What does ‘The world is bigger than five’ mean?

BY: Özlem Albayrak*
U.N. Secretary-General Ban Ki-moon also emphasized that the ongoing security issues around the world and extremist violence needed to come to an end. Qatar Amir Al Sani stated that the conflict in Syria and Libya needed to be resolved as soon as possible. French President François Hollande said in an interview he gave to journalists that convoys were attacked, people were dying from starvation and chemical weapons were used in the region, adding that the situation in Syria was a black mark for the international society. Most of the other leaders spoke on similar issues.They all just spoke, like some normal viewer, unlike the leaders of nation states around the world. They spoke in a tone suggesting that they couldn’t do anything to end the chaos in certain regions and the mass deaths occurring. The only thing they did do was express their sorrows and worries… The speeches were conscientious, so their speeches made them feel content. But that is about all.

The issues President Recep Tayyip Erdoğan touched on were the same too. Erdoğan touched on issues like the refugee crisis, developments in Syria, Iraq and Palestine. But these weren’t the only issues Erdoğan discussed. Once again, he emphasized that the structure of the U.N. needed to change, that it was good for nothing and that the world was bigger than the five countries trying to steer it. He said all this during a program hosted by these five powerful countries. Turning to the countries that avoided taking refugees through their doors, he said “The world, the West may not accept these people, but we will. Because we are human.”

Erdoğan isn’t just targeting the five main characters of the U.N., but also the established global system. His challenging words therefore cause the faces of these leaders to sulk.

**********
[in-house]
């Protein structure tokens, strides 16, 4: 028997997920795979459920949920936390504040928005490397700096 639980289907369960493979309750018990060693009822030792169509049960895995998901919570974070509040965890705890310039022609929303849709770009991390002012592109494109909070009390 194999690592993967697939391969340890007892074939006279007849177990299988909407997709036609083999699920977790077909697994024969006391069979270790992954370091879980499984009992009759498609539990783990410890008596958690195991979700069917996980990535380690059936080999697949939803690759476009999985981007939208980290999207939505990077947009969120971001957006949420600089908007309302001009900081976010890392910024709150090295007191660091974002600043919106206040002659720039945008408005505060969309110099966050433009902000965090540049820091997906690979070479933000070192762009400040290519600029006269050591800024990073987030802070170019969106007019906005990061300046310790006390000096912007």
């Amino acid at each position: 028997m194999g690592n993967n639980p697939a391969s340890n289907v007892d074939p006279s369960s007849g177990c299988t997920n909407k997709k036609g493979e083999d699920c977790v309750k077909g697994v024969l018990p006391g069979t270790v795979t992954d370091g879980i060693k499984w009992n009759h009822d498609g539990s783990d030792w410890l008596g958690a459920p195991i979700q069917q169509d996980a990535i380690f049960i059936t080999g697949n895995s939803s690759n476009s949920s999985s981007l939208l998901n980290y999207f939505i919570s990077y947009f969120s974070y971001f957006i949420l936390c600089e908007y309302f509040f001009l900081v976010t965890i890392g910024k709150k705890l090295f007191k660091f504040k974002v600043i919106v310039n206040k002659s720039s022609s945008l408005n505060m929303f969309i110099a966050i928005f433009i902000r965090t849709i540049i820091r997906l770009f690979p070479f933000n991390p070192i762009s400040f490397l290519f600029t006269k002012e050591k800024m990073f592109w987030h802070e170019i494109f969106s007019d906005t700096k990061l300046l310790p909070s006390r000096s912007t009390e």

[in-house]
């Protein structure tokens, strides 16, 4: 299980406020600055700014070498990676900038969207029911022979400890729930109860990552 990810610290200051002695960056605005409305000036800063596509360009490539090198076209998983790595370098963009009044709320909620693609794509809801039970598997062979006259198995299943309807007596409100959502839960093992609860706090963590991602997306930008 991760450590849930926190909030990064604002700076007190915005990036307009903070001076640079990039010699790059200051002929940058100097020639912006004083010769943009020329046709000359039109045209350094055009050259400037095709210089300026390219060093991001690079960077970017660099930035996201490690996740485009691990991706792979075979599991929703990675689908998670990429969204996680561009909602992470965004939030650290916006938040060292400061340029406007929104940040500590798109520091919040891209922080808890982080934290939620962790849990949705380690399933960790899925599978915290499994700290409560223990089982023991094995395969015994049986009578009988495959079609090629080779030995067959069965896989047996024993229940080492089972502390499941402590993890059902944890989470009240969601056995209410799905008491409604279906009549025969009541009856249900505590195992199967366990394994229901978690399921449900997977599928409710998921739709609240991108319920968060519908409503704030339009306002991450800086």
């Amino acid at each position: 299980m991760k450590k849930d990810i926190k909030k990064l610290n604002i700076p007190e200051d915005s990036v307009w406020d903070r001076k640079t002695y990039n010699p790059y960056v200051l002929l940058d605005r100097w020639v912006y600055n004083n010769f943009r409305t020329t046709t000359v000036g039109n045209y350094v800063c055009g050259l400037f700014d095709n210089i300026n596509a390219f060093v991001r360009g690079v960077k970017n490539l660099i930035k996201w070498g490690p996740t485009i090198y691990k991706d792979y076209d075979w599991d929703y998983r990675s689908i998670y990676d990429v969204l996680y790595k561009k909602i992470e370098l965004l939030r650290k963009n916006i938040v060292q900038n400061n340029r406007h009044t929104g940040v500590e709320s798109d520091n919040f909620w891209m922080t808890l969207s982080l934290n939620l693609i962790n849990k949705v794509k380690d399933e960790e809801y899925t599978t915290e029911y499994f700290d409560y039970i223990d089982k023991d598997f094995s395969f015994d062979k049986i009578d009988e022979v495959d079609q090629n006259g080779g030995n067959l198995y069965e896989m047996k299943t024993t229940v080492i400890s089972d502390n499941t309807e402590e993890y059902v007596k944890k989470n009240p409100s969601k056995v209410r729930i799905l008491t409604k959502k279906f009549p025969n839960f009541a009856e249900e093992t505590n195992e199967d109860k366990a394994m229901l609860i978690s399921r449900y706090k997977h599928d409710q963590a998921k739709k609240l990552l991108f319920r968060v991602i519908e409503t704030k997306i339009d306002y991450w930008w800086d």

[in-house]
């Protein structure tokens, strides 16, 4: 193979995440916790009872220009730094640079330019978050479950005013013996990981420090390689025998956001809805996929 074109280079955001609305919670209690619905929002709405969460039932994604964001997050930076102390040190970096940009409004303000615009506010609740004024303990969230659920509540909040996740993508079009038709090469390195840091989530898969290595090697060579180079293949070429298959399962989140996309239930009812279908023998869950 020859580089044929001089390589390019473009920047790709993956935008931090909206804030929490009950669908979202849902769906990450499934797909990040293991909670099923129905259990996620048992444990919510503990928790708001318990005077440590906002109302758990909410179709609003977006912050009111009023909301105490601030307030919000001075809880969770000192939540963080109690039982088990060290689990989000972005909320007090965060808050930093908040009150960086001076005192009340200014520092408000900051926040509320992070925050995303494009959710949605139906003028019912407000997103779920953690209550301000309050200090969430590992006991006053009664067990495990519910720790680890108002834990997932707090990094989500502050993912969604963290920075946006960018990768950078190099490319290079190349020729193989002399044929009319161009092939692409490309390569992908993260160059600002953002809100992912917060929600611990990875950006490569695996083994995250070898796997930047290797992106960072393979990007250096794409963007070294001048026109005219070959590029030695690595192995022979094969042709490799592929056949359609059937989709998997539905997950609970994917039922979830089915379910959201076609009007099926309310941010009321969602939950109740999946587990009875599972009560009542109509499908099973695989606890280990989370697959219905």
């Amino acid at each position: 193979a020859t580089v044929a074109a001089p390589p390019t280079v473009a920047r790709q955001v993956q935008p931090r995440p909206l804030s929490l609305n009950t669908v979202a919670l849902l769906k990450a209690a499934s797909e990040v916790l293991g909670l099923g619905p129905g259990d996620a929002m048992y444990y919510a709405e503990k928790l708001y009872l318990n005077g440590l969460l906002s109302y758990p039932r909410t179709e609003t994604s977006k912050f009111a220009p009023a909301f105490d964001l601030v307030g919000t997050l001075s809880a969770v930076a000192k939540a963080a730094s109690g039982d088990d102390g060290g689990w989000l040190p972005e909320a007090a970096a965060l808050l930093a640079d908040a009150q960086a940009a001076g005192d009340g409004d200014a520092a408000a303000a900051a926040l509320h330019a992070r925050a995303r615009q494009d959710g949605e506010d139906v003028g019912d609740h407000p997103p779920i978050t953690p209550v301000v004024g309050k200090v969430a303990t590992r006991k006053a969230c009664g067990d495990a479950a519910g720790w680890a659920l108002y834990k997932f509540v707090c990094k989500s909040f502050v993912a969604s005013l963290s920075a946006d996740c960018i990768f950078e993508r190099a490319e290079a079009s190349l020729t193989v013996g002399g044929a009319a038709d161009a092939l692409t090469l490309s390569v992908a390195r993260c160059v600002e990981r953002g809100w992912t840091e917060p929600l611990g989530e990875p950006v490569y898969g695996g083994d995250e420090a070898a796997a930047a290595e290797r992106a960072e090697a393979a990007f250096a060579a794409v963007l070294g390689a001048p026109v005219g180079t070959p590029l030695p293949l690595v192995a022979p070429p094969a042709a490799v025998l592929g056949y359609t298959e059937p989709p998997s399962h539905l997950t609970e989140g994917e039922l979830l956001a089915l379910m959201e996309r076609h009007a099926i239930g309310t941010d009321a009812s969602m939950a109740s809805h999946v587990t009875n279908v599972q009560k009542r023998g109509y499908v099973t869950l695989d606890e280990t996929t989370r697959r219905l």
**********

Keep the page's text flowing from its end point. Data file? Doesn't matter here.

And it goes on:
Because the system he describes is full of country representatives who make pretentious speeches against violence, wars and poverty, yet slyly manipulate the chaos in these regions. The world that the global powers dream of is a world in which the poor and incapable countries grow weaker while these powers continue to empower themselves.

Globalization has already weakened nation-states. We are talking about the supra-national companies and markets who have the strength to unsettle strong countries. Big decisions are no longer made in local, middleweight capital cities. Because resources that trigger decision making mechanisms are not made in small and middle weighted countries.

Weak and incapable countries are expected to dwell on single and small issues in attempts to organize. The aim is to ensure that when need be, these countries cannot unite and create a locality to speak up against the global powers when needed. The aim is that this locality doesn’t have a leader ever…

But, the independent choices of some can oppress others like a terrifying fate would. Every decision the West has made till today has affected the East. Even if it wasn’t deliberate at times, this was the case: if a butterfly flapped its wings in the north, this would create a storm in the south. The powerful countries always posed as if they were trying to help the weaker countries become stronger, but what they actually desired was not the variety of equal partners.

We don’t need to go back too far to find an example. The efforts to “redesign” the Middle East through the Arab Spring and the ongoing attempts to topple and thus change Turkey’s leader are examples that clearly explain what I am trying to get at. Therefore, it must be very unnerving when a country that has overthrown all these attempts and fought against these plots stands up to these supra-national powers who are the only decision-making authorities in the world.

The United Nations is not a structure who fairly passed the ball among equals; it never has been.

The statement “If the issue is a global one, why should you be the only one dealing with it” annoys and disturbs the U.N. and the global decision-making structure the U.N. is a part of.

This is one of the reasons behind everything that Turkey has experienced in the past three years.

*Özlem Albayrak is a Turkish columnist at Yeni Şafak Turkish daily.

    (Published in Yeni Şafak on Friday, Sept. 23, 2016)